Like so many writers, I grew up hanging out in a library, so I have a soft spot for talking in libraries. However, you are right about not knowing how many people will show up. A poet friend of mine, a man I went to high school with whose day job was as a foreign correspondent in whatever part of the Middle East was the most dangerous, invited me to a reading. Of course I went and I was glad I did. I was 1/3 of the audience. Yep, three attendees, three poets. And we still had a great time. So it can happen to anybody.
      Thanks for the comment. Spot on!

      PS My Reply turned up under Kris Maze's comment. Sorry about that!

  2. Hi James,

    Sanitation Speech. Too funny.
    Your quest for sharing about writing has led to very interesting venues. And more stories!
    Thanks for sharing these ideas on public speaking.

    1. Thanks Kris! Yeah, I guess it was a "learning experience." At least that's what my co-presenter and I told ourselves afterwards -- and kept repeating until we believed it.
      I think it's important to find out as much as possible about your audience and the venue ahead of time.
      And, you know what? We still got good comments. One thing it's vital to remember is that in virtually all cases the audience wants to like you. Really, they want to leave thinking it was a good use of their time.
      Of course, we also told ourselves that the positive comments were sincere, not out of pity.

  3. James,

    Great post. I’ve had luck with library and bookstore “author events”: chances to be on panels and talk with serious readers. I also keep a cheat sheet of helpful Q&As for these events: where do you get your ideas, how much research do you do, how do you pick character names, etc.


    1. Glad you liked the post, Jack. The cheat sheet idea is a really good one, like a 3" x 5" card that you hide in your lap and that helps fill in uncomfortable silences. I plan on stealing, er, using it.
      Jack Bowie is the author of the excellent Adam Braxton thrillers, the most recent of which is The Kodiak Conspiracy. They are definitely worth a look!.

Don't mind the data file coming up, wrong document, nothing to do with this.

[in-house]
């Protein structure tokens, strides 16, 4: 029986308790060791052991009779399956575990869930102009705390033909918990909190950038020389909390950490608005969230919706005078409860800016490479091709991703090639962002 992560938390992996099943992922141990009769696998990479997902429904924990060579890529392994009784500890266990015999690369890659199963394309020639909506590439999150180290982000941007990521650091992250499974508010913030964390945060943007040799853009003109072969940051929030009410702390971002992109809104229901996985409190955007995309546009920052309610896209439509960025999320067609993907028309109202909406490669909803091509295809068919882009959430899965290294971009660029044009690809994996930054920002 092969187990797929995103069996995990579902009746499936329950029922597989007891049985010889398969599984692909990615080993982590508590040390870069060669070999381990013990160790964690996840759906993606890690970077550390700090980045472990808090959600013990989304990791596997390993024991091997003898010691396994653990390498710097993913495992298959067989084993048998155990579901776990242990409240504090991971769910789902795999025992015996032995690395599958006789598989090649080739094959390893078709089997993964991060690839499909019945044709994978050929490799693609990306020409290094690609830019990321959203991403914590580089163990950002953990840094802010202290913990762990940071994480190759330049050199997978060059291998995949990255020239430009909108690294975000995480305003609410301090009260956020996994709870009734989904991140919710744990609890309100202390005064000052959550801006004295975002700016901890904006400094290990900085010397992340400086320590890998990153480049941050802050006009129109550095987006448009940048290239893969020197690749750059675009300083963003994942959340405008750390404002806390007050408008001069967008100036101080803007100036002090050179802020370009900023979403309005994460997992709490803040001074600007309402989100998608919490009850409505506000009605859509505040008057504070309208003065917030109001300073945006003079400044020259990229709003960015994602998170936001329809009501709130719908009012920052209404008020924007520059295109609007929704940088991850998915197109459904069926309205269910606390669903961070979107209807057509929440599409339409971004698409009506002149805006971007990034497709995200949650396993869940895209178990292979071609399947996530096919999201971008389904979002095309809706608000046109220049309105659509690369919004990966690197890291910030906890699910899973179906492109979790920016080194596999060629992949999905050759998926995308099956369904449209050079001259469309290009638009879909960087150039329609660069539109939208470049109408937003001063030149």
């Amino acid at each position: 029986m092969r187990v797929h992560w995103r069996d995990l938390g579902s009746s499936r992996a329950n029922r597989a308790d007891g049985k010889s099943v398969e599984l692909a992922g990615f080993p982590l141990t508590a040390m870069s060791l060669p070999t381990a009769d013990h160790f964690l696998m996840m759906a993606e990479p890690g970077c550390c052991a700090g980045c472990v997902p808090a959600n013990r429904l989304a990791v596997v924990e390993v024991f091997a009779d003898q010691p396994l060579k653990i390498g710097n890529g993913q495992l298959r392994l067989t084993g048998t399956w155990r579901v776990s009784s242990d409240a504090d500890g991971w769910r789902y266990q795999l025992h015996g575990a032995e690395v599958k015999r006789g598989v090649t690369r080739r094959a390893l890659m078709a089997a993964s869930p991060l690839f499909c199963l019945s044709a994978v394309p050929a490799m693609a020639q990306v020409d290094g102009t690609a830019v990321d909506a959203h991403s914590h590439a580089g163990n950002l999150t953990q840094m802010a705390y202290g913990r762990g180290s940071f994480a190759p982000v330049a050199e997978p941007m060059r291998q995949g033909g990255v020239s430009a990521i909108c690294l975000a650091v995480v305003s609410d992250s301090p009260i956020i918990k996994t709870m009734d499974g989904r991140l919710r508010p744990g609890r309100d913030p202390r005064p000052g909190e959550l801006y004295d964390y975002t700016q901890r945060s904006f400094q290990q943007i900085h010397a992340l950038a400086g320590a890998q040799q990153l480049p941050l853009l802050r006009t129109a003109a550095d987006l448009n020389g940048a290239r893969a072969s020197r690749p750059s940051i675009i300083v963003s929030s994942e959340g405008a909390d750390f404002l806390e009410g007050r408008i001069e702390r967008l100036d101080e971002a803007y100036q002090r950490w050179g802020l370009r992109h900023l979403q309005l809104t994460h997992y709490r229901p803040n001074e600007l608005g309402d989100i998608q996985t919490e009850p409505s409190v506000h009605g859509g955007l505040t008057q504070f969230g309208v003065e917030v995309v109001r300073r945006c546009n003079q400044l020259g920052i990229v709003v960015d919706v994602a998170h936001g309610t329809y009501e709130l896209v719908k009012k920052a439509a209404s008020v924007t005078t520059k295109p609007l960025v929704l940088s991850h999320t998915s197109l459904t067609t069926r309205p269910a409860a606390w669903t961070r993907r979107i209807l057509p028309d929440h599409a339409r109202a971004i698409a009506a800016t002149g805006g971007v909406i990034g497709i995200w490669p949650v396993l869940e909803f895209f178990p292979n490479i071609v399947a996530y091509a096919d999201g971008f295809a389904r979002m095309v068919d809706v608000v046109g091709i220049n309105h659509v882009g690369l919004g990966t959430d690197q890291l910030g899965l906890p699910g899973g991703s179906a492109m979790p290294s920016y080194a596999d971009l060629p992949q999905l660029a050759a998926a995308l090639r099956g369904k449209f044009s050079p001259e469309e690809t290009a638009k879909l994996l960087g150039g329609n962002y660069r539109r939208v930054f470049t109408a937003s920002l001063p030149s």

1. Thank you, V. M. Keep your eyes open -- there are many opportunities out there. One useful idea that I did not have time & space to explore is one way to get that first opportunity. Visit your local library and see if they have a mystery or romance or pop fiction reading group. Start attending meetings to get a feel for what they read and who the members are. Do NOT show up and "I'm a writer, I'll speak to your group." (Note: this can be started even before you finish the book.) After a while see if they are receptive to listening to you.
      Good luck!

  4. I've been invited to a local podcast a few times. While it's not live, it's still a type of public speaking. It helps when the host is really good at keeping the conversation going.

    1. Excellent! Denise, can you share how you got the invitations? Podcasts are an area I did not have time and space to address. What did you like about the experience?
      Thanks for commenting!

  5. As always, James, you've provided us with a thoughtful, humorous, and quite useful essay about supporting our writing with speaking events.

    Thank you for a clear, easy-to-follow guide for those who aren't used to talking to large and/or small groups.

  6. This was great. Lots of helpful ideas on how to speak about writing— your writing and writing in general. I always think I don’t or wouldn’t have anything to say, but the fact is, if you write, you are a writer, and therefore you have something to say about it.

  7. Thank you, this was helpful. Besides looking at writing a book, I'm working on selling a concept (no money involved-just involvement). I find that by researching selling or promoting a book, I can transfer many of the ideas/concepts to what I'm doing. Speaking to organizations and writing in pertinent magazines is on my agenda. (My concept is family tutoring on-line for at risk kids.). Thanks again, Barbara

  8. James, After reading the follow up comments I decided to be notified of these as well. Several helpful hints from you readers, including about speaking to libraries-simple concept but hadn't thought of that one. Thanks all.

  9. Hi James!

    What worked best for you to find book clubs?

    Public speaking takes a lot of practice! I remember the first time I spoke in front of a group of adults. (It's easier with kids.) I paced with nervous energy back and forth so much that I'm afraid I gave them all whiplash.

  10. Not fiction - presentations at an annual academic conference.
    First time - crippled by nerves and word perfect rehearsed, including two unavoidable and very long German words, my turn and what was that screaming insistent noise. Someobody grabbed me, firefighters were racing in, we spent the next hour outside, at a safe distance. Relocated, time limited now to ten minutes,no more strangers, just new friends.
    Another year - hand over USB on arrival, so tech staff could adjust everything.. My turn. On the screen, somebody else's presentation. Maybe no longer scared enough ?